January 14, 2022
By Jackson R. Nock
Many Georgia businesses now allow for patrons to bring their own alcoholic beverages to consume on site. This is usually known as “brown bagging” or “BYOB.” While this may be a way to promote business without obtaining an expensive service license, determining whether “brown bagging” is permitted in the jurisdiction where a business is located, and what additional requirements may be necessary to allow “brown bagging,” can often be a complex web of state, county, and local law with stark differences between many similarly situated locales.
At the state level, “brown bagging” is permitted in Georgia so long as the alcoholic beverages are actually furnished by the customer and are not given to customers by the business, even if there is no charge for the alcoholic beverage. Businesses that provide alcoholic beverages to customers, even without any charge, are still regarded by the Georgia Department of Revenue to be engaging in the sale of alcoholic beverages and thus are required to be licensed.
Given that there is no statewide prohibition on “brown bagging,” the regulation of alcoholic beverages at the city and county level has turned Georgia into a mosaic of varying regulations where neighboring communities are often subject to vastly different rules. Generally, Georgia businesses wishing to allow for “brown bagging” will encounter one of three different types of regulation: Outright prohibition, licensure requirements, or no regulation at all.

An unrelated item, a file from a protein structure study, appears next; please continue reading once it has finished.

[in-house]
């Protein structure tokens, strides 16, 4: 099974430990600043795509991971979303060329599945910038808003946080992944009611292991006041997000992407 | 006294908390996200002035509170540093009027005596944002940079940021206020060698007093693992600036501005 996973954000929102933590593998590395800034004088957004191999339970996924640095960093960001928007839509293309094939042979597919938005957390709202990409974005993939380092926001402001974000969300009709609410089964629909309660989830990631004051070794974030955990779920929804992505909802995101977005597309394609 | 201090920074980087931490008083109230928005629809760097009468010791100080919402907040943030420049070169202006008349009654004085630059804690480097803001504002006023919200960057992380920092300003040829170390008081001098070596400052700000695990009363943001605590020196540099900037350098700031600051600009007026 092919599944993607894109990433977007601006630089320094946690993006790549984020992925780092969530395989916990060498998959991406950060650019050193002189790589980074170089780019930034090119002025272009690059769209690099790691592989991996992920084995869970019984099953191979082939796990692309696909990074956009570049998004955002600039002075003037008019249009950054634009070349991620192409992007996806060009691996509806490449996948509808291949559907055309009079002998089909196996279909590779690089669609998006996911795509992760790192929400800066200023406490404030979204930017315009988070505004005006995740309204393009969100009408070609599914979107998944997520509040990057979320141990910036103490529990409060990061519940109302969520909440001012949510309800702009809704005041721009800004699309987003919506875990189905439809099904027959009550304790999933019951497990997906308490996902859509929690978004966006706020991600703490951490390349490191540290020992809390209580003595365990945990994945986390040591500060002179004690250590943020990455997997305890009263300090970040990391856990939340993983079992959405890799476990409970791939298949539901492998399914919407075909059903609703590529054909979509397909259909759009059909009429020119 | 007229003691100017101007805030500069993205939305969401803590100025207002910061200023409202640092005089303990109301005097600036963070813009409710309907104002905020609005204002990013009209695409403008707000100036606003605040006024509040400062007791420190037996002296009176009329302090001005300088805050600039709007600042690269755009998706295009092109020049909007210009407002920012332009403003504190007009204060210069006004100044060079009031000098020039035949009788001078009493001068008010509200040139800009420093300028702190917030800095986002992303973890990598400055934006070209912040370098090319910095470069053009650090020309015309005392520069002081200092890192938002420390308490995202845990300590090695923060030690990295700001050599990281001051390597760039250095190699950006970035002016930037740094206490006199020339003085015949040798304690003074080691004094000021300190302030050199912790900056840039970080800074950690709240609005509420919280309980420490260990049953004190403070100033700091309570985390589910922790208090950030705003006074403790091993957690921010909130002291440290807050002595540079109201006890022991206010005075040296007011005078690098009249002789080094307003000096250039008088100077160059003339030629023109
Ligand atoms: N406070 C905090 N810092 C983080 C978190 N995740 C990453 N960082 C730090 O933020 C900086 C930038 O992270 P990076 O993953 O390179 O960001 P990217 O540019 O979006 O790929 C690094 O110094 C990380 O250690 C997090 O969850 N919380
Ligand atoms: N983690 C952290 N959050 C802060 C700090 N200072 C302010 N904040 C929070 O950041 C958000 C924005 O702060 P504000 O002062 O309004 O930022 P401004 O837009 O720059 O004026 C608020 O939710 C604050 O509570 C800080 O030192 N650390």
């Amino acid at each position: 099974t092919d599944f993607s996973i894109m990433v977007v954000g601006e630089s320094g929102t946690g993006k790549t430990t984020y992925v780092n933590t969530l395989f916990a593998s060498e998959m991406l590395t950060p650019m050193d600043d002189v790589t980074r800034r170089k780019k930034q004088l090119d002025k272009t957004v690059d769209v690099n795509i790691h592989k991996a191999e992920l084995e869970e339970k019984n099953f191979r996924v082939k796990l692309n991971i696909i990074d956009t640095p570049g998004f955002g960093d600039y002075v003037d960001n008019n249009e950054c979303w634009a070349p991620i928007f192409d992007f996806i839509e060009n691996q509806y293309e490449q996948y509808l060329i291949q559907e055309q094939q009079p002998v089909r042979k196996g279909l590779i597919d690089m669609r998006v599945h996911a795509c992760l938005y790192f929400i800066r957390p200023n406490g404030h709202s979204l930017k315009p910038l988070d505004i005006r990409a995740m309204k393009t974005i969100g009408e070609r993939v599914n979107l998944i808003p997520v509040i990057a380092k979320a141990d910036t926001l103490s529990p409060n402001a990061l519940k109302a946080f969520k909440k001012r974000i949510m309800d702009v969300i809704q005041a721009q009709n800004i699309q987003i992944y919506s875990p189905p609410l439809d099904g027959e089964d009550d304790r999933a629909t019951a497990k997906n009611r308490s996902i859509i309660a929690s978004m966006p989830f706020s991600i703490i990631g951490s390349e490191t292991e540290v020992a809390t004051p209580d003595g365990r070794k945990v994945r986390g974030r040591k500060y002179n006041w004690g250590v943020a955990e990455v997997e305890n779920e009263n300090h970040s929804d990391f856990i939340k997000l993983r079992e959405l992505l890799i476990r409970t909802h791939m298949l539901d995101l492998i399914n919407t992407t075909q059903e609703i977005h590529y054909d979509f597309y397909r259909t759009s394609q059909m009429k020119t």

Jurisdictions with outright prohibitions on “brown bagging” do not allow any businesses in the area covered by their governing ordinance to permit “brown bagging”, or they prohibit “brown bagging” save for a very limited number of exceptions. Examples of jurisdictions in the North Metro area that fall under this category include Forsyth County and the Cities of Alpharetta, Roswell, and Johns Creek.
In contrast, some jurisdictions permit “brown bagging” only if the business meets certain requirements and obtains a license from the applicable governing body. The City of Milton and the City of Woodstock fall into this category. Requirements under licensure jurisdictions are wide-ranging, governing ta variety of concerns such as types of beverages permitted, corkage fees, hours, and duties of businesses dealing with visibly intoxicated persons.
Finally, many jurisdictions have not addressed “brown bagging” in their governing ordinances. In these cases, the default rule, which allows businesses to permit “brown bagging”, controls. Areas that fall under this category include unincorporated Cherokee and Cobb Counties, in addition to the cities of Marietta and Canton.
Due to the close proximity of many of these areas to each other, determining which regulations and ordinances govern a specific location can be confusing. However, if a business mistakenly allows its patrons to bring their own alcohol upon its premises where it is unlawful, the business and its employees can be subject to substantial penalties including fines and possible incarceration. The restaurant and entertainment industry is heavily regulated in Georgia, and, as such, before owners wade into the red tape related to “brown bagging” or other aspects of their business, they are well advised to obtain counsel from attorneys with expertise in navigating this intricate web of regulations.
Jackson R. Nock is an associate attorney with Flint, Connolly & Walker, LLP currently representing clients in various corporate and transactional matters, including business formation, mergers and acquisitions, commercial contractual matters, and corporate governance and compliance.